Ezell, a graduate of Lipscomb Academy as well as the university, was a brand development executive with Purity Dairies (now owned by Dean Foods Company), the company his family established in 1946, until March 2018. He was the last member of the Ezell Family to work with the company. In January 2019, he brought that experience to the state tourism office.

Ezell is a nationally recognized brand developer who coordinated the creation and implementation of the iconic “Milk Mustache – Got Milk?” campaign. His 35 years at Purity Dairies, including time as president and general manager, helped the former family-owned company receive recognition as a “Brands That Built Nashville” winner from the Nashville American Advertising Federation.

“My grandfather said, ‘In order to have a great brand, you have to have great products.’ So as a brander, it was awesome to see that Tennessee has some amazing tourist assets,” said Ezell. 

The effects of the pandemic have shown that Tennessee enjoys a “terrific diversity of assets,” said Ezell.  “People can’t go to Bridgestone Arena (in Nashville), but they can travel down to a state park or enjoy the state’s small towns or visit so many of the museums that are open safely. We are seeing record attendance at many of our state parks.”

When Ezell was called on to lead the Economic Recovery Group in April, hotel revenues for the state were down 84%, he said. A group including seven state commissioners and 15 representatives from industries such as grocery, banking and hospitality, representing in total about 140,000 or more jobs in the state, came together to work out how to reopen the economy “with safety as our No. 1 priority,” Ezell said.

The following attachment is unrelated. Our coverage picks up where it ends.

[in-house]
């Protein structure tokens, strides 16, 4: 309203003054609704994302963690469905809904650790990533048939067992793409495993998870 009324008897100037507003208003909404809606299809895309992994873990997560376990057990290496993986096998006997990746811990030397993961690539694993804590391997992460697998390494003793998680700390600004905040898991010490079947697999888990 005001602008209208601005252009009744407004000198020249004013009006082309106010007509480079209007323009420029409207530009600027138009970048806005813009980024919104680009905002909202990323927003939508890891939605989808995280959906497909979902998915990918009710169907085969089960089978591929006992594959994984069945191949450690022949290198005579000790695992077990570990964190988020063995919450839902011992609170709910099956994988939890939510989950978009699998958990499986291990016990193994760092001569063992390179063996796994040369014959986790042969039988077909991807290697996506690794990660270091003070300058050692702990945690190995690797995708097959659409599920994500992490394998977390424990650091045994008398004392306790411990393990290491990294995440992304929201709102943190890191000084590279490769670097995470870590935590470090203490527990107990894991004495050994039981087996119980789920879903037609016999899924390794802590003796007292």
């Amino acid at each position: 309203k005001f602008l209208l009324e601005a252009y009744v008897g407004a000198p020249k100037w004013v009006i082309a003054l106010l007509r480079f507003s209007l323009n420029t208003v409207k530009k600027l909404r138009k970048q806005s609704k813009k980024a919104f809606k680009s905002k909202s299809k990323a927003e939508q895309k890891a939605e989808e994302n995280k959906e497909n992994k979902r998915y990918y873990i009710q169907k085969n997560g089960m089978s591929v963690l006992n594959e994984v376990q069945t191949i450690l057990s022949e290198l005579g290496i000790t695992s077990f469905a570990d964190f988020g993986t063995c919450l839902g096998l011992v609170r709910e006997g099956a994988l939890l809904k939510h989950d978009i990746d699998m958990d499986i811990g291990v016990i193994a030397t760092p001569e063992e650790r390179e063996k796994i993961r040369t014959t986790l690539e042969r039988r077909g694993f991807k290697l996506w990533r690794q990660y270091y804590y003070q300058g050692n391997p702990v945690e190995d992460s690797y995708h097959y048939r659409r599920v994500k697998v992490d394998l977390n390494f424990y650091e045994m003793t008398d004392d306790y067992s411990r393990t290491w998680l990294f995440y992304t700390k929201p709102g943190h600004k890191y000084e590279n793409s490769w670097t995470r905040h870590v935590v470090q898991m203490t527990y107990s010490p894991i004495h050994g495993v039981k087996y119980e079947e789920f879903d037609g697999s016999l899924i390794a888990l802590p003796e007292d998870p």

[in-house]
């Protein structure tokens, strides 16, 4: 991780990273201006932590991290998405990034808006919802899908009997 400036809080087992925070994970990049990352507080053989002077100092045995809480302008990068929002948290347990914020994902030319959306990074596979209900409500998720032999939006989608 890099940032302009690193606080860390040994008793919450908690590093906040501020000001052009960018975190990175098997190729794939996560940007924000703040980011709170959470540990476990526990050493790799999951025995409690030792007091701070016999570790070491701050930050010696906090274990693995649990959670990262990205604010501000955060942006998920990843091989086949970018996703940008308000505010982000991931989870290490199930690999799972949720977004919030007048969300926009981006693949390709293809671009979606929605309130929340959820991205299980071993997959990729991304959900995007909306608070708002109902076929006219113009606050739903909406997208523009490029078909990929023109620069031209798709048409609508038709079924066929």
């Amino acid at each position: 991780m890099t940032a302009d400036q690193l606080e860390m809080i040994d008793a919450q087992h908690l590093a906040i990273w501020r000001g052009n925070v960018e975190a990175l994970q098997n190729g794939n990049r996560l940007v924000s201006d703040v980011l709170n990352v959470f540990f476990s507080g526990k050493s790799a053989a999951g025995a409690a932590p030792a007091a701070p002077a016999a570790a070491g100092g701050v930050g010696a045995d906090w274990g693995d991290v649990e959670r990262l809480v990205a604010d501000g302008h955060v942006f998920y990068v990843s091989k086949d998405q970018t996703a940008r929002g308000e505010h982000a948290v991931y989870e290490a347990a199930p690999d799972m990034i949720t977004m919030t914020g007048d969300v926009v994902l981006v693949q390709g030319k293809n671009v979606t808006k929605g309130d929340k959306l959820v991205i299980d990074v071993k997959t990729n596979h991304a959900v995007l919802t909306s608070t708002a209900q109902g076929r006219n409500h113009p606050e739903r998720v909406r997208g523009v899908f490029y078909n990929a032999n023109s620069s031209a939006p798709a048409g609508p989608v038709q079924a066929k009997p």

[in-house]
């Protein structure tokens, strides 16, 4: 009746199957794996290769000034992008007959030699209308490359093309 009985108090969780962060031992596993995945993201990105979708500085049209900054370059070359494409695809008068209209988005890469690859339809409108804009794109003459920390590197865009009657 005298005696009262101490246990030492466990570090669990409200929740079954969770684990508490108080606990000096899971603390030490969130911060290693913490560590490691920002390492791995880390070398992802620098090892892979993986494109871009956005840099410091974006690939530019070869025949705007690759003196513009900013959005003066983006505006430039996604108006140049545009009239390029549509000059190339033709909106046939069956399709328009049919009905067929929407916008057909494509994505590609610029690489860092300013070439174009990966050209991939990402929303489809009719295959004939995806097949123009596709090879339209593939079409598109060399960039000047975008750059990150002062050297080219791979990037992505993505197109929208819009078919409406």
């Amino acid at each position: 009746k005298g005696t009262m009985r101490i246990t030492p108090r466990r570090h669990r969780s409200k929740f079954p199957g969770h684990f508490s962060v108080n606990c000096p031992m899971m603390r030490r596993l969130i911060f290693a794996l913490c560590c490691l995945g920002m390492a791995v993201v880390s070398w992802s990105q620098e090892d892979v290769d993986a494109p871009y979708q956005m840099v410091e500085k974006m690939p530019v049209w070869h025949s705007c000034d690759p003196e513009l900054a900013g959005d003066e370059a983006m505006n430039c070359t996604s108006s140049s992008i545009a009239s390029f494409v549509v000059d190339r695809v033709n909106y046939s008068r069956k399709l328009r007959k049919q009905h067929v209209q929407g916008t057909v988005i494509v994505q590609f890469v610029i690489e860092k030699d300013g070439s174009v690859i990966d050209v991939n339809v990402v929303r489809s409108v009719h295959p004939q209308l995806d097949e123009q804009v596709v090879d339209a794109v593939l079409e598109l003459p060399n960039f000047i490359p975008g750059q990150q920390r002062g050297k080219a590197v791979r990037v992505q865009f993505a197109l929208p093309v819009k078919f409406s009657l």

Finding the best and right thing to do ... is something that requires a lot of prayer and consultation from subject matter experts. — Mark Ezell

“The pandemic has brought so many challenges in decision-making to the state and local leaders,” Ezell said. “Finding the best and right thing to do, regardless of what public opinion would be, is something that requires a lot of prayer and consultation from subject matter experts.

“I was blessed to have a lot of people in my life who taught me to pursue the right thing no matter what,” including Lipscomb professors and mentors, he said. “To face these unexpected challenges, we must be able to move back to what we have been taught as Christians, be willing to listen and learn from others and be willing to adjust and head back toward the right decision and what is best for others.”

Ezell has spearheaded philanthropic efforts to create the Purity Foundation and other Middle Tennessee efforts like the successful Moosic City Dairy Dash. He is a current member of the Lipscomb College of Business Dean’s Board. 

He is also a board member of Leadership Nashville and a recipient of the Nashville Chamber of Commerce Executive of the Year Award, the Presidential Volunteer Service Award from President George W. Bush, the Second Harvest Food Bank's Hunger Hope Award and the Youth Encouragement Services Distinguished Service Award.

In addition to generations of the Ezell family attending Lipscomb, including some of Mark Ezell’s own children, Purity and the Ezell family have donated millions of dollars to Lipscomb, Nashville organizations and nonprofit groups around the globe.